Gov. Whitmer plans tax cuts, stricter gun laws, free Pre-K

LANSING, Mich. (AP) — Michigan Gov. Gretchen Whitmer on Wednesday outlined an agenda that would include passing stricter gun laws, repealing outdated laws restricting abortion and who to marry, and providing preschool education for all 4-year-olds the state will prioritize.

Whitmer introduced her agenda in her fifth State of the State address, her first since her re-election. Their plan could become a reality if Democrats have full control of the state government for the first time in decades.

Addressing the entire legislature in the House of Representatives, Whitmer vowed to continue fighting for “strong protections for our fundamental rights” after voters approved proposals to expand voting and protect abortion rights in the state constitution.

She also called on lawmakers to enact stricter gun laws, including general background checks and safe-keeping laws.

“The time for thoughts and prayers is over. It’s time for common sense action to reduce gun violence in our communities,” Whitmer said in prepared remarks.

The state of the state speech was one of the first times Whitmer was able to summarize specific legislation for the coming year, and Republicans criticized the governor for not outlining a broader plan to assist Michigan residents in anticipation of the speech .

“She’s got the House of Representatives, the Senate, and herself. Where’s the street plan? Where’s their infrastructure plan?” Republican House Speaker Matt Hall told reporters. “Or will we just get some statements from her about new government programs she wants to create?”

Michigan’s budget surplus is expected to reach $9.2 billion by next fallwith $4.1 billion in the school aid fund.

Whitmer also promoted her Reduce MI Costs plan, which will save families an average of $10,000 by offering all 4-year-olds a free Pre-K.

By providing Pre-K to over 100,000 4-year-olds annually, Whitmer would fulfill a promise she first made when running for governor in 2018. She said the plan, which will take four years to implement, will “help parents, especially moms, get back to work and will create hundreds more preschool classes across Michigan supporting thousands of jobs.”

Former Republican Lt. gov. Brian Calley, who is now president and CEO of the Small Business Association of Michigan, said in a statement that Whitmer’s plan “will ensure that every 4-year-old in Michigan can get a free preschool education by the end of their second term.”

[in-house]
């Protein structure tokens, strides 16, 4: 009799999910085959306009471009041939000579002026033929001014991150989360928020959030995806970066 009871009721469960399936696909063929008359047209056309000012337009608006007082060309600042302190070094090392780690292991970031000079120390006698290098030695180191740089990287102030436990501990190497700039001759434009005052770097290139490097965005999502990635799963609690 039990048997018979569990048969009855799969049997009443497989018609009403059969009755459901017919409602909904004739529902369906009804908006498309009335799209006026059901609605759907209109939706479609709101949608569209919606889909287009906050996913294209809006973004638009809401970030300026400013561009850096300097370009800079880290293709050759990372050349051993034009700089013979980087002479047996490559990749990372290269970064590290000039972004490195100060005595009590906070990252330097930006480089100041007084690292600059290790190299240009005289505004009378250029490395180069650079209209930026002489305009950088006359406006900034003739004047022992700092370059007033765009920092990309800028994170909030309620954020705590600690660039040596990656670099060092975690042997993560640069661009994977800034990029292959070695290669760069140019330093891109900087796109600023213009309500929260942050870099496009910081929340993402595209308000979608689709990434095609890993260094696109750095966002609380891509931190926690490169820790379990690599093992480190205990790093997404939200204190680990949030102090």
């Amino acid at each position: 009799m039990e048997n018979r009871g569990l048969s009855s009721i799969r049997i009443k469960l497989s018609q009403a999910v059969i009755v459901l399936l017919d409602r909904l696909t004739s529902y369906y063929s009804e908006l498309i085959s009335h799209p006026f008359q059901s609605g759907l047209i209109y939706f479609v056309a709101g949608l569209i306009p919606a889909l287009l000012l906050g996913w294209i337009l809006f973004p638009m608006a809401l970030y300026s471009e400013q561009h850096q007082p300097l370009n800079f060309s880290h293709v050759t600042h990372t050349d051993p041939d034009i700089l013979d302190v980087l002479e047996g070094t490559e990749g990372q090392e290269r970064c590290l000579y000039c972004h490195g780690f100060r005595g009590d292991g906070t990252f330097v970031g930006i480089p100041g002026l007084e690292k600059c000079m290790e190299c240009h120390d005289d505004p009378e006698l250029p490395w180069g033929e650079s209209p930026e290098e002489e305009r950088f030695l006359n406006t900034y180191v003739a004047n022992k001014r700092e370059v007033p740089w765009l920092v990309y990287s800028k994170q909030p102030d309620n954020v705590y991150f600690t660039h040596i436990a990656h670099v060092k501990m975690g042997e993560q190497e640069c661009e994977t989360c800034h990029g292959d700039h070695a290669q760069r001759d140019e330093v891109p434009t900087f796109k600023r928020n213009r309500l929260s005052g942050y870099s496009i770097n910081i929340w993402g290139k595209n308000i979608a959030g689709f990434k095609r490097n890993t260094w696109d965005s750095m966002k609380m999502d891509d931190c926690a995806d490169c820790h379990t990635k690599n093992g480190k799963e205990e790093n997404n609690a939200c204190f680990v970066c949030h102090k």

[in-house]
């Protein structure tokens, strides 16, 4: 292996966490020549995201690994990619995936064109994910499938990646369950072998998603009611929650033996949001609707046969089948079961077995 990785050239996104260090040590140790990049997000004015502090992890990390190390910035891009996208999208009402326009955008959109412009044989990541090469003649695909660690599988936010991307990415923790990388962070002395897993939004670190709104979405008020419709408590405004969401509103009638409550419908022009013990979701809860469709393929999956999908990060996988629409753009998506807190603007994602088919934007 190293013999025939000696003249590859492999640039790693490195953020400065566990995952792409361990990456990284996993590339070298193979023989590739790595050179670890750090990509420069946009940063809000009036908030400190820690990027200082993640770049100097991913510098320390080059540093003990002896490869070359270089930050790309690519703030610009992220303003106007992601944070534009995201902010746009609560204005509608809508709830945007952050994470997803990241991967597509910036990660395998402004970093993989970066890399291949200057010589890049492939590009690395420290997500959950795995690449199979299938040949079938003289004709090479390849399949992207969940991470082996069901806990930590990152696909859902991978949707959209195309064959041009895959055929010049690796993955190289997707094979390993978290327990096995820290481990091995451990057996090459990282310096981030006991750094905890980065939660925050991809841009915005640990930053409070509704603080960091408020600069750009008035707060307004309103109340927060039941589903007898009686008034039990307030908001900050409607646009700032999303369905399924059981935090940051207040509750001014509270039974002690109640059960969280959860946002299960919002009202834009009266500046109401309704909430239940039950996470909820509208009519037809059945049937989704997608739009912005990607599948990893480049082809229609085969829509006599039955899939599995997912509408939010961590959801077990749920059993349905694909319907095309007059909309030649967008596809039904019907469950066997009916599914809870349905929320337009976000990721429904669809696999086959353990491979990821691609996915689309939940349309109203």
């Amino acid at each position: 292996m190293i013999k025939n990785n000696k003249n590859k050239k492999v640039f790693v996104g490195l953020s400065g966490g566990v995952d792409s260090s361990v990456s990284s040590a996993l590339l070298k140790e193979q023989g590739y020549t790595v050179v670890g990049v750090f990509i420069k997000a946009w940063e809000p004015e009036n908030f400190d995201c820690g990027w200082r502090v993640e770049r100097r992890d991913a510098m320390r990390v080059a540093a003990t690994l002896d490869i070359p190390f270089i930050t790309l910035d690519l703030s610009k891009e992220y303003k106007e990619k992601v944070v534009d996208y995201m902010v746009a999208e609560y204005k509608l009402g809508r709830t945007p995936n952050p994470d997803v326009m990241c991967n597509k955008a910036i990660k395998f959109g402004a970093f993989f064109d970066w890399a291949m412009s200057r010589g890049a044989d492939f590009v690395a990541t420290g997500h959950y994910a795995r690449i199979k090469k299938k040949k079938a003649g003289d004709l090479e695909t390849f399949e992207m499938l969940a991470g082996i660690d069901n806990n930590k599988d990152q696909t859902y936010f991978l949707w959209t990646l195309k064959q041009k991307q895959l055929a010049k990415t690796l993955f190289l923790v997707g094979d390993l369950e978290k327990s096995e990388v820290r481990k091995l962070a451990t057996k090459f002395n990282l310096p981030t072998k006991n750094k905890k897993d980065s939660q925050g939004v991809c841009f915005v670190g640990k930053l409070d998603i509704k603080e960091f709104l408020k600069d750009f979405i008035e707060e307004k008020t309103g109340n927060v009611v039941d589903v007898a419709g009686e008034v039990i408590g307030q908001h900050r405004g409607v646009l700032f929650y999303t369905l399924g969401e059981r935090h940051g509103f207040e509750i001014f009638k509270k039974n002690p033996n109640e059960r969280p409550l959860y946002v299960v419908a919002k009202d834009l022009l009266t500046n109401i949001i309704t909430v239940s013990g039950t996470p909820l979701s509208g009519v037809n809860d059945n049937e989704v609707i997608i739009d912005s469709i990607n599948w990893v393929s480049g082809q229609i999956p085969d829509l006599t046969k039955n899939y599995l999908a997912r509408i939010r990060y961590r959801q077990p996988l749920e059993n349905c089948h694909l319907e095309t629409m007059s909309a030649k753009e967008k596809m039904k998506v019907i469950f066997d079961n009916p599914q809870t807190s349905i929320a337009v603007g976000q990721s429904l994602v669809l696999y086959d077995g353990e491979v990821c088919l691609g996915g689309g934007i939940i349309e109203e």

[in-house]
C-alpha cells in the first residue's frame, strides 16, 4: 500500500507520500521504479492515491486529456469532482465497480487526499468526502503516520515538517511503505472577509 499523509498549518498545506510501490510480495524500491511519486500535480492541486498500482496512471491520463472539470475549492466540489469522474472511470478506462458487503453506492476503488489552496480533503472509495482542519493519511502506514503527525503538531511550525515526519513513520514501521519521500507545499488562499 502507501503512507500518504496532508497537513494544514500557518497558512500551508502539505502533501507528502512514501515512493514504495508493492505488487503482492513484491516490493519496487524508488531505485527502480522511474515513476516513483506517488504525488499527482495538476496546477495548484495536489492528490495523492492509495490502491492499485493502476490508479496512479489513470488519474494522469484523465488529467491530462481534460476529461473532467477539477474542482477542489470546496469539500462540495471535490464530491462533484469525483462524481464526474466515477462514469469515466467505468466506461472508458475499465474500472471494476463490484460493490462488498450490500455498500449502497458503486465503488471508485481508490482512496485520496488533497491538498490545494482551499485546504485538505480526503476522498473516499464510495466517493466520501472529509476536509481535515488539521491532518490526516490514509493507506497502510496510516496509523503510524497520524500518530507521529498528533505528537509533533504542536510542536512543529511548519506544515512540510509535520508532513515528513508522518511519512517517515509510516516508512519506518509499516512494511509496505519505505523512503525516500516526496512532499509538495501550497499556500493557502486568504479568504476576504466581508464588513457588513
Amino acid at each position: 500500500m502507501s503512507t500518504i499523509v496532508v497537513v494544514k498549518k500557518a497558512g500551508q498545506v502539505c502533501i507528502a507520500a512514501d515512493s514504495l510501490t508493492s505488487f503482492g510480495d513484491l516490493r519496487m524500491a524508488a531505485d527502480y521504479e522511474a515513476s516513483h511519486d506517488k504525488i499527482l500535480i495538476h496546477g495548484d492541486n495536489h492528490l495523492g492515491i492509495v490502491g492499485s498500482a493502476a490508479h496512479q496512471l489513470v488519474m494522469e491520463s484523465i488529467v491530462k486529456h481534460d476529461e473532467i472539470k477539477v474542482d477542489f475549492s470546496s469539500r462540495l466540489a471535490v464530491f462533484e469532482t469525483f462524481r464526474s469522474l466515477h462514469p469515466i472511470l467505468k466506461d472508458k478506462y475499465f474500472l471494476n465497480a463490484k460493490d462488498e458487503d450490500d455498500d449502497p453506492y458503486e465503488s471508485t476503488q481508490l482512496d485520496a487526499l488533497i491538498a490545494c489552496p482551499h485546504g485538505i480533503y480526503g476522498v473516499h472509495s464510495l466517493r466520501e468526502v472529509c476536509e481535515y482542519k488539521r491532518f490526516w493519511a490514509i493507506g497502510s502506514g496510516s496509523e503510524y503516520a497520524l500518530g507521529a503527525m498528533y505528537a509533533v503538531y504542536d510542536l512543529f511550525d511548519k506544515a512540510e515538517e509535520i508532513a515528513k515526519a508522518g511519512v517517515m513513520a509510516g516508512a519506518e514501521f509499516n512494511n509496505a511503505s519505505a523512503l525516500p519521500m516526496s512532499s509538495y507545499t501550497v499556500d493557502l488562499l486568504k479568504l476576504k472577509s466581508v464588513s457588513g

President Joe Biden and other Democrats tried and failed in 2021 Universal preschool — one of Biden’s campaign pledges — for all states, including Michigan, in the $3.5 trillion Build Back Better proposal.

The full proposal to “reduce MI costs” will also include a previously announced retirement tax repeal and a significant increase in the state income tax credit.

While Whitmer and other Democratic leaders in the Legislature announced plans to cut taxes during a press conference January 12, the extent of the relief is still being negotiated in the legislature. The Senate Housing and Human Services Committee introduced legislation on Tuesday that would increase the earned income tax credit from 6% of the federal credit to 30% and apply retroactively to the 2022 tax year.

House Republicans also appear to agree with the increased tax credit. Midland State Assemblyman Bill G. Schuette said in a statement he was “pleased” that Senate Democrats had changed the bill retrospectively for the 2022 tax year.

Whitmer didn’t specifically address Senate Democrats’ plan in her statement, but she said an increase in the tax credit would “bring over 700,000 working families across Michigan an average total refund of $3,000.”

After an event Tuesday in Lansing, Whitmer told reporters that her “first and foremost goal” was to reverse the tax on pensioners, but said “a lot of discussion and negotiation” was still needed.


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